The islands we had dreamed of for so long rose from the sea like the morning sun. Steep, rugged, and menacing, the mountain masses hurled themselves ever higher as we sailed on until they were soaring like rock fortresses high above the ocean. Tumbling, frothing, and rumbling like a distant thunderstorm, the endless sea beat wildly against these fixed obstacles in a world of living water…. then the palm-lined beaches also rose, and we coasted alongside a lofty island, smaller but more spectacularly beautiful even than Tahiti… We felt small in this tremendous landscape, yet we were drawn to it as if by a spell.
— Thor Heyerdahl, 1937
So wrote Norwegian explorer Thor Heyerdahl in his book, Fatu Hiva, about his approach to the Marquesas Islands, some 1,000 miles north of Tahiti and one of the most remote places on earth. He had left Norway for French Polynesia Christmas Day 1937 with Liv, his bride, soon after he graduated from the University of Oslo. It was the kind of adventure that many young people merely dream about.
After years of research, the couple decided to settle on the island of Fatu Hiva in the Marquesas, where they stayed for a year. They didn’t know anyone before they landed and took minimal supplies from home. Once there, they lived off the land and sea and constructed a bungalow-style dwelling through their ingenuity.
It was during this period that Heyerdahl began to develop his theory that the original Polynesians migrated from South America, not Asia, as was commonly assumed. Ten years later, he launched his now famous Kon-Tiki expedition to prove that South American tribes could have reached Polynesia on rafts made of balsa wood. The rest is history—all well documented in Heyerdahl’s books and films. Today, there’s a museum in Oslo dedicated to his exploits.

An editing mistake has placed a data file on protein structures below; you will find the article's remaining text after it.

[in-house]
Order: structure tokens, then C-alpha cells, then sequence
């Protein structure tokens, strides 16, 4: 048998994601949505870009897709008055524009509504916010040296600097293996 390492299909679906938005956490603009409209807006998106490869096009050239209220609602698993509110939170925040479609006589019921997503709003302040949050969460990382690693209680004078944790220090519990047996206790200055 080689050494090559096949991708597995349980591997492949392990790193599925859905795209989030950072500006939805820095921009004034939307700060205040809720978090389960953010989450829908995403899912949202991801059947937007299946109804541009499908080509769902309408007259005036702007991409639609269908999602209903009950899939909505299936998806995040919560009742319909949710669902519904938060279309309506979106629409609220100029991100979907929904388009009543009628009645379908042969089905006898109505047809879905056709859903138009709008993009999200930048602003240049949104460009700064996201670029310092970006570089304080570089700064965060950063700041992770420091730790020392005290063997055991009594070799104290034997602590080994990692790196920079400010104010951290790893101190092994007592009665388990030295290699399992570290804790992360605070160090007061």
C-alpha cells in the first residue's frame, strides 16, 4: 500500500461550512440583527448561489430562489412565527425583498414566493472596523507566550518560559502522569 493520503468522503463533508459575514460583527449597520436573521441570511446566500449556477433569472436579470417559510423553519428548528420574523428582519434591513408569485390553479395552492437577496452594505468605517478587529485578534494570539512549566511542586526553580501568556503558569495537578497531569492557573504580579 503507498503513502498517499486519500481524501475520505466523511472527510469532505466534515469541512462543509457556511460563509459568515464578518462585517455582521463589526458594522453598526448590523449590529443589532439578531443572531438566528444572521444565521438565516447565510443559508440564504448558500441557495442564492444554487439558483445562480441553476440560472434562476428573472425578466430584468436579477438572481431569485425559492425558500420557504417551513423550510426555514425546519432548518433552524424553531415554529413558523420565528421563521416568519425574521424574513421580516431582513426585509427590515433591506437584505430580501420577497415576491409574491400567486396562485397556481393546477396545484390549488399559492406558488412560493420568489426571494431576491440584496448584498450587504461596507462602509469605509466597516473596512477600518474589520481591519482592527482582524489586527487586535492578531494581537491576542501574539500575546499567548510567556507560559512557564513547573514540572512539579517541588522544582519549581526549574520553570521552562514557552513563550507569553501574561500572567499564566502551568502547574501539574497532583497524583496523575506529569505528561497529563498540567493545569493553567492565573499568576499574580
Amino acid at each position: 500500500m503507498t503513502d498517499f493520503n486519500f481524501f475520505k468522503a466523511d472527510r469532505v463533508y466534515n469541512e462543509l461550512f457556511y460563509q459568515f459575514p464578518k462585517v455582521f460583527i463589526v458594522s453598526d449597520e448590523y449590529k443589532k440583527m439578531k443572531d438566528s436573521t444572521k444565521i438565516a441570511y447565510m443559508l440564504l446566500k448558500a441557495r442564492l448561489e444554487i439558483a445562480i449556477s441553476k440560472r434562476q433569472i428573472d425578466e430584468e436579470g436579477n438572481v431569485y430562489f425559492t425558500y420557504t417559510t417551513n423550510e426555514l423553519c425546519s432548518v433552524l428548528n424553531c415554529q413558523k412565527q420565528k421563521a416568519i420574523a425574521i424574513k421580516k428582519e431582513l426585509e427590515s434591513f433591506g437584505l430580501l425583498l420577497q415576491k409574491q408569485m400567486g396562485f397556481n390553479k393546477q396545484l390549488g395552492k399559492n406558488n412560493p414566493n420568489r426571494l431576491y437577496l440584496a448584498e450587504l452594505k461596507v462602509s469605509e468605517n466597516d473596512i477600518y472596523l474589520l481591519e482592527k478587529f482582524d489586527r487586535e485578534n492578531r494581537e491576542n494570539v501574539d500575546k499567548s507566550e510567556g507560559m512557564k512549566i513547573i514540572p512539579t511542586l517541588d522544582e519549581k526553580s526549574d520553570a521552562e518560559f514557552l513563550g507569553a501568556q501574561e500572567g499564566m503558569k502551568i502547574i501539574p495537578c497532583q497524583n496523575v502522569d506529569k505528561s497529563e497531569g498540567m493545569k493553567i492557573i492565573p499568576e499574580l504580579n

Heyerdahl’s books, which I read as a teenager, stirred my own wanderlust. I dreamed of sailing to the South Seas but was too young to find an opportunity. Meanwhile, I fretted that the islands would be spoiled by the time I could visit them. Finally, over 40 years later my childhood dreams came true when my wife and I journeyed to French Polynesia in 2013 and 2022. To our relief, the charms of Polynesia have endured.
On our first trip to Polynesia, we visited the better-known and more accessible Society Islands (Tahiti, Bora Bora, Moorea). When we returned in 2022, we cruised north to the remote Marquesas Islands group (Fatu Hiva, Nuku Hiva, Tahuata, and Hiva Oa) by way of Fakarava Island in the Tuamotu Archipelago, another of the five island groups that comprise French Polynesia. (The other groups are the Gambier and Austral Islands). On both trips, we traveled on the Paul Gauguin, a small, superbly appointed ship, owned by the French company Ponant, that immerses its guests in Polynesian culture.
French Polynesia is enormous. Its 118 islands, altogether about the size of Rhode Island, are scattered over some 1.5 million square miles of ocean approximately the size of Europe or half that of China. As Harvard scholar, Christina Thompson, has written in her book, Sea People, The Puzzle of Polynesia, “When you truly grasp how very little land there is and how much water, it’s surprising that any European explorer ever found anything at all… There’s a reason the remote Pacific was the last place on earth to be settled by humans. It was the most difficult, more daunting even than the deserts or the ice. And yet, somehow, Polynesians managed not just to find but to colonize every habitable island in this vast sea.”